Novel Canine Oxygen Therapy Techniques

Rebecca A. Johnson, DVM, PhD, DACVAA, University of Wisconsin

ArticleLast Updated January 20183 min read
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FIGURE Bilateral nasal catheter in a Bernese mountain dog. Catheters are directed medially through the ventral meatus and secured to the skin for oxygen administration. For high-flow nasal cannulas, double-prong cannulas should be approximately 50% the diameter of the nares to allow high-flow administration with minimal airway pressure increases.

In the Literature

Daly JL, Guenther CL, Haggerty JM, Keir I. Evaluation of oxygen administration with a high-flow nasal cannula to clinically normal dogs. Am J Vet Res. 2017; 78(5):625-630.

The Research …

Acute respiratory distress is frequently treated with conventional oxygen-delivery systems (eg, face masks, hoods, oxygen cages, unilateral or bilateral nasal cannulas or catheters; Figure) using nonheated, 100%-inspired oxygen. However, patient intolerance, patient complications (eg, barotrauma, pneumonia, pneumothorax), and low or variable alveolar oxygen levels can cause difficulties, and if more invasive oxygen-delivery techniques (eg, continuous positive airway pressure, mechanical ventilation) are required, cost, equipment, need for sedation, and personnel required must be considered. Thus, a clinically useful, noninvasive method to improve alveolar, and subsequently arterial, oxygen levels is desirable.

This study evaluated the use of a commercially available high-flow nasal cannula (HFNC; double-prong, ≈50% of nares diameter) to deliver heated, humidified oxygen at high flow rates. HFNCs use improved dead-space washout to increase consistency and concentration of alveolar oxygen, subsequently increasing arterial oxygenation with minimal alterations in transpulmonary pressures and gastric distension. Three techniques (ie, conventional oxygen therapy at 100 mL/kg/min, HFNC at 20 L/min, HFNC at 30 L/min) were administered randomly to 6 sedated dogs. All oxygen delivery methods improved arterial partial pressure of oxygen (PaO2) from baseline (median PaO2, 85.9 mm Hg); however, PaO2 values with HFNC at 20 L/min and 30 L/min were significantly higher (median PaO2, 519.9 mm Hg and 538.1 mm Hg, respectively) than with conventional nasal oxygen flows (median PaO2, 202.9 mm Hg). Transpulmonary pressures did not differ from baseline and among treatments, and although radiographic evidence of gastric distension was observed in one dog, it was not apparent clinically.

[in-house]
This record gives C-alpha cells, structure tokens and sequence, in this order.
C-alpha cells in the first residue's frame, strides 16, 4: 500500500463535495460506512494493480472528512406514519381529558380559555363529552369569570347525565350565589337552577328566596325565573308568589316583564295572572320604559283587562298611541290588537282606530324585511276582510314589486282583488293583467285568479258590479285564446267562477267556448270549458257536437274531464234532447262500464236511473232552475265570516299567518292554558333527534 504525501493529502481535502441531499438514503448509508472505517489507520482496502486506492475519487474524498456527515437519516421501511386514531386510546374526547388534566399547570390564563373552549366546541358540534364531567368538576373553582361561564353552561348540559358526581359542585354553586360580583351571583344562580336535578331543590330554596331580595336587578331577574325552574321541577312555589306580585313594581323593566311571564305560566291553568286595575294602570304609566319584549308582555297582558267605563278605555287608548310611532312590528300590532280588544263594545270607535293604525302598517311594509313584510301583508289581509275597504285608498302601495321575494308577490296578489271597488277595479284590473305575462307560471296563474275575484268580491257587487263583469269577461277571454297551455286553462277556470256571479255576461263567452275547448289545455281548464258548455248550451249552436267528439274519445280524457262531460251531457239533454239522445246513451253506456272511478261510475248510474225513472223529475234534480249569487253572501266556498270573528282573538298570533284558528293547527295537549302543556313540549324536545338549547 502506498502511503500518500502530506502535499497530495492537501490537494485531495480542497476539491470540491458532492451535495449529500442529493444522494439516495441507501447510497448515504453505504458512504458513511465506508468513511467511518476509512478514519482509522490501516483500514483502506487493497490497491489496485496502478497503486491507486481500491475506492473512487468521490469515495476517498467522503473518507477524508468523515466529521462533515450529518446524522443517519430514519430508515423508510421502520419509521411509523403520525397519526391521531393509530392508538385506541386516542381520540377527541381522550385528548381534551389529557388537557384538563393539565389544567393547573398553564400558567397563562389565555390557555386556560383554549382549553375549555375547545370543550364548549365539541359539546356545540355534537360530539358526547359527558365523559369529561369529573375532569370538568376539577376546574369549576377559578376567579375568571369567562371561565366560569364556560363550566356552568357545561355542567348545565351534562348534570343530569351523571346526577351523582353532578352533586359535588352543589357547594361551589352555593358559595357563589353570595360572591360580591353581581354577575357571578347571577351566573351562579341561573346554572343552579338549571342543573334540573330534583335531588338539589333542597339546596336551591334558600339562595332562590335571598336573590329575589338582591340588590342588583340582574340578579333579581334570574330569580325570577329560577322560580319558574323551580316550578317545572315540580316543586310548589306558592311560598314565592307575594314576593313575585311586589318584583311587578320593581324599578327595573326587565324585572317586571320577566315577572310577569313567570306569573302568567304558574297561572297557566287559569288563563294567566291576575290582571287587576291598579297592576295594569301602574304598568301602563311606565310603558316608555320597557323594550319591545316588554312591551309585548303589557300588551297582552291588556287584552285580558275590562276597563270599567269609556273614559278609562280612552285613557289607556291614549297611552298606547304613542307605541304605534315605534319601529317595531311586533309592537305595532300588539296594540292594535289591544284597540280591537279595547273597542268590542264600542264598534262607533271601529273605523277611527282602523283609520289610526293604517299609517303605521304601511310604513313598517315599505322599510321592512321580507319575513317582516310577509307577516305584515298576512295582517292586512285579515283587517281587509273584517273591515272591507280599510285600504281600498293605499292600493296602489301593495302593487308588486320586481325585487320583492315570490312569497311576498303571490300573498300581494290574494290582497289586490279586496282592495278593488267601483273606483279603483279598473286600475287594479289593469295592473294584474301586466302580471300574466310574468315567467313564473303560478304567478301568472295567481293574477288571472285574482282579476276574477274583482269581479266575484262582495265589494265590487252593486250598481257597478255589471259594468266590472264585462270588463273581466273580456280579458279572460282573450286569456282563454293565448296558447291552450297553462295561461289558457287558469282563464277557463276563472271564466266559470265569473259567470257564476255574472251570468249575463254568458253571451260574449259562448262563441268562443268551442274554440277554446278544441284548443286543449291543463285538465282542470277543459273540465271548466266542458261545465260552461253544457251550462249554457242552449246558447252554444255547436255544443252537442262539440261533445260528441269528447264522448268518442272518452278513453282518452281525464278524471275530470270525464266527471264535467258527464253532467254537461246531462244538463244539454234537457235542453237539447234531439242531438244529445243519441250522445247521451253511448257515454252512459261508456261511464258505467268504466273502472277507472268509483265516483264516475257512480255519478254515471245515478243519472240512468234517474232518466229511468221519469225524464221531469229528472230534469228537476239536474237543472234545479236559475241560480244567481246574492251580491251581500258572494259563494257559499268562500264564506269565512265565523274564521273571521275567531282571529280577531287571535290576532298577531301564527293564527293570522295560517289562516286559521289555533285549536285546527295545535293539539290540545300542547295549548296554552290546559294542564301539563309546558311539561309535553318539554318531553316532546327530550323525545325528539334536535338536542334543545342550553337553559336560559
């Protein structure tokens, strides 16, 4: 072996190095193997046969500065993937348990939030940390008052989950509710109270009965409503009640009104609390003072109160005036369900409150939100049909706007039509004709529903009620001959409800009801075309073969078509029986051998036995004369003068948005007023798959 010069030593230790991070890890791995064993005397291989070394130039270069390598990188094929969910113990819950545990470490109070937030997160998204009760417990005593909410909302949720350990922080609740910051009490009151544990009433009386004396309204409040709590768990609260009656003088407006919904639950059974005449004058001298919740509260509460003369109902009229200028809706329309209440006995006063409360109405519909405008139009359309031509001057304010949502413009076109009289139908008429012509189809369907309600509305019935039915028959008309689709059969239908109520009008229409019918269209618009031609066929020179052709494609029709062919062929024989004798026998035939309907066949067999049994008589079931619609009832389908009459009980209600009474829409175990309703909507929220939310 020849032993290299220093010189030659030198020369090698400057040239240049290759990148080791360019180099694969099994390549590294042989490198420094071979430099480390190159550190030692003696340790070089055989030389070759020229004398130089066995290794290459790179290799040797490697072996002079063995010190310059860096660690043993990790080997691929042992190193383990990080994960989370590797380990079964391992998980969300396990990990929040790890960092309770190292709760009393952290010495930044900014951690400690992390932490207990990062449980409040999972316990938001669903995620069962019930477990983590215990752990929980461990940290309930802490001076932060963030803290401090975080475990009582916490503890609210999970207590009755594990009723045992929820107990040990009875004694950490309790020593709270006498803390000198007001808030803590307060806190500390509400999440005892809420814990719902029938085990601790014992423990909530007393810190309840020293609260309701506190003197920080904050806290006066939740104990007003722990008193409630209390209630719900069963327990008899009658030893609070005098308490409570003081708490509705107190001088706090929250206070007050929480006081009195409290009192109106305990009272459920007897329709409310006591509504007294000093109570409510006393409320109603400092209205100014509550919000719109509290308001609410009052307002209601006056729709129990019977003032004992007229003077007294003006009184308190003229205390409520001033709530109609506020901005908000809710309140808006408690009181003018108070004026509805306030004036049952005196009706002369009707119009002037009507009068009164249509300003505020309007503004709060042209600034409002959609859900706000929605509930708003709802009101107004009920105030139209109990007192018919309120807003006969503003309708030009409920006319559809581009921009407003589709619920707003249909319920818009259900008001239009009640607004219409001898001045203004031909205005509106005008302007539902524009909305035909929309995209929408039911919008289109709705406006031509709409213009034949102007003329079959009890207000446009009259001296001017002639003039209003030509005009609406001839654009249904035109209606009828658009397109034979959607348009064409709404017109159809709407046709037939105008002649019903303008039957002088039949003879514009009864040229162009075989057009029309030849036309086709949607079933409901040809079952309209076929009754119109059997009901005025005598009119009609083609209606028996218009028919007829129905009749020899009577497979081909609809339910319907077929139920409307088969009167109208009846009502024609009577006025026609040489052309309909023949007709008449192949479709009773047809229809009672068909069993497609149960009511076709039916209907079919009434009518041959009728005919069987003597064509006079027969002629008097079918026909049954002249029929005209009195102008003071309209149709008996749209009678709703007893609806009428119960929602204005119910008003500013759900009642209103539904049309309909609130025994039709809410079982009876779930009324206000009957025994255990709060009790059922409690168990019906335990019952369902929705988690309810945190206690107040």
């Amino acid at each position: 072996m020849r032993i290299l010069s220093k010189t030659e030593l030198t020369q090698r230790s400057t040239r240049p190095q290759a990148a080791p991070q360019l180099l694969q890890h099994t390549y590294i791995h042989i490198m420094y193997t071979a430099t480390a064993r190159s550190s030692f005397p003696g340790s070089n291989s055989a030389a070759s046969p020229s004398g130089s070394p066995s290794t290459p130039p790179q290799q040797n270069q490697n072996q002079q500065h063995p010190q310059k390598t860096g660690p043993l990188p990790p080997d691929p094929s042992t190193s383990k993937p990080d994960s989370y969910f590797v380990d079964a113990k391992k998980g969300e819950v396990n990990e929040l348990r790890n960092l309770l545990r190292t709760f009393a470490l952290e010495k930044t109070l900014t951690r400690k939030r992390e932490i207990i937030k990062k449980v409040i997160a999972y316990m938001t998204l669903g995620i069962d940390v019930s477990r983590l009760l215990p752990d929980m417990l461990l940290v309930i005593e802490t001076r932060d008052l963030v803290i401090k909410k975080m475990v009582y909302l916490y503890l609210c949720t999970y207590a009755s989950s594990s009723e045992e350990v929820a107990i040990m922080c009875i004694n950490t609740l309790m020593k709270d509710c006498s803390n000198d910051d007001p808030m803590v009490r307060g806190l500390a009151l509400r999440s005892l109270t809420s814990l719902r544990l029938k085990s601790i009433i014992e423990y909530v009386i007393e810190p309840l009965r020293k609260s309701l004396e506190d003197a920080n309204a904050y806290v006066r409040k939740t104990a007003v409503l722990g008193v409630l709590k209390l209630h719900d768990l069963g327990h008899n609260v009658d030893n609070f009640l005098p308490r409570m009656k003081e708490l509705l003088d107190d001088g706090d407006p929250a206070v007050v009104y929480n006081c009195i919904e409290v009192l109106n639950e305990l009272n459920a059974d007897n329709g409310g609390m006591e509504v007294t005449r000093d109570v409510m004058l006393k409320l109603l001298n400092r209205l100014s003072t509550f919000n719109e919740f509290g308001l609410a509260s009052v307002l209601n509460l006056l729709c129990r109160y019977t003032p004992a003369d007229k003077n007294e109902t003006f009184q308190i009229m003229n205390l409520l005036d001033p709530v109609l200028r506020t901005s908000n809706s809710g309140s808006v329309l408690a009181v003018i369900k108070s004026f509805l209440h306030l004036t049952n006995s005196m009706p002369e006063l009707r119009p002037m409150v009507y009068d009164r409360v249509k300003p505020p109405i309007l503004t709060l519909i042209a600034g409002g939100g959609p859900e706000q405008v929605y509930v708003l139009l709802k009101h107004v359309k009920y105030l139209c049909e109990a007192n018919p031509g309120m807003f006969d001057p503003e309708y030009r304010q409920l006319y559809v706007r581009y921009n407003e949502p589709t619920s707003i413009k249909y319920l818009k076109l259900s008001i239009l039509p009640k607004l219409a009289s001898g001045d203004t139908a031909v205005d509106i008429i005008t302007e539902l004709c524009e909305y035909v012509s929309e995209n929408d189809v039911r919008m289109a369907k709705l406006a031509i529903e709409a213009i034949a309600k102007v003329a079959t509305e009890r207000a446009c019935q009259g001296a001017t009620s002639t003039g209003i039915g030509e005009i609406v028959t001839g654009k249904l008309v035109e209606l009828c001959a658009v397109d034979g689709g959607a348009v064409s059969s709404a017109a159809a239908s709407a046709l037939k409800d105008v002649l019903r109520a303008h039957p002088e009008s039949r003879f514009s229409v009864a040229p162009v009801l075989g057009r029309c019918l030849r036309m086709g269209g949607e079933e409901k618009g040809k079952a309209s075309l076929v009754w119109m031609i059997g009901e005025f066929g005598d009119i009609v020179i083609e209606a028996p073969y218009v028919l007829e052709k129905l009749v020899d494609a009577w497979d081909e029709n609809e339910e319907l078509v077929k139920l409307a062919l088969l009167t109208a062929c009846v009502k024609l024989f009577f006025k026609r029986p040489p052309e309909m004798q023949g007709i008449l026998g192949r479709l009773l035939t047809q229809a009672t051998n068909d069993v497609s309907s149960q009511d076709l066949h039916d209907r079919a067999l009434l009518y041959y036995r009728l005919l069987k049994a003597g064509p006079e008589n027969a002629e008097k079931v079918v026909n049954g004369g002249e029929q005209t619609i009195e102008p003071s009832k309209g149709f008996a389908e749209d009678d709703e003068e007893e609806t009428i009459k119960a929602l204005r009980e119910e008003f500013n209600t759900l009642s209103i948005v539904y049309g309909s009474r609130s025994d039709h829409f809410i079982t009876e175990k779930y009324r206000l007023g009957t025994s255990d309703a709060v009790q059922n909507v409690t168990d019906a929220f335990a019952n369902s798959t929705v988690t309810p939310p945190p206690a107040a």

This study presented a novel method of oxygen supplementation that provides advantages such as improved delivery of humidified and warmed oxygen to alveoli with minimal side effects in normal dogs. Other studies are beginning to investigate the efficacy of such methods in compromised patients such as those with intrinsic pulmonary disease or ventilation disorders.1 Further studies regarding any associated histopathology are needed.

… The Takeaways

Key pearls to put into practice:

  • With conventional supplemental oxygen administration, alveolar oxygen levels are often low or variable despite 100% oxygen delivery.

  • Commercially available HFNC systems (flow, 20-30 L/min) may offer advantages (eg, improved PaO2) over conventional oxygen-delivery techniques using nasal cannulas (100 mL/kg/min).

  • Although significant complications associated with HFNCs appeared minimal in normal dogs in this study, further studies regarding complications associated with such high flows are needed.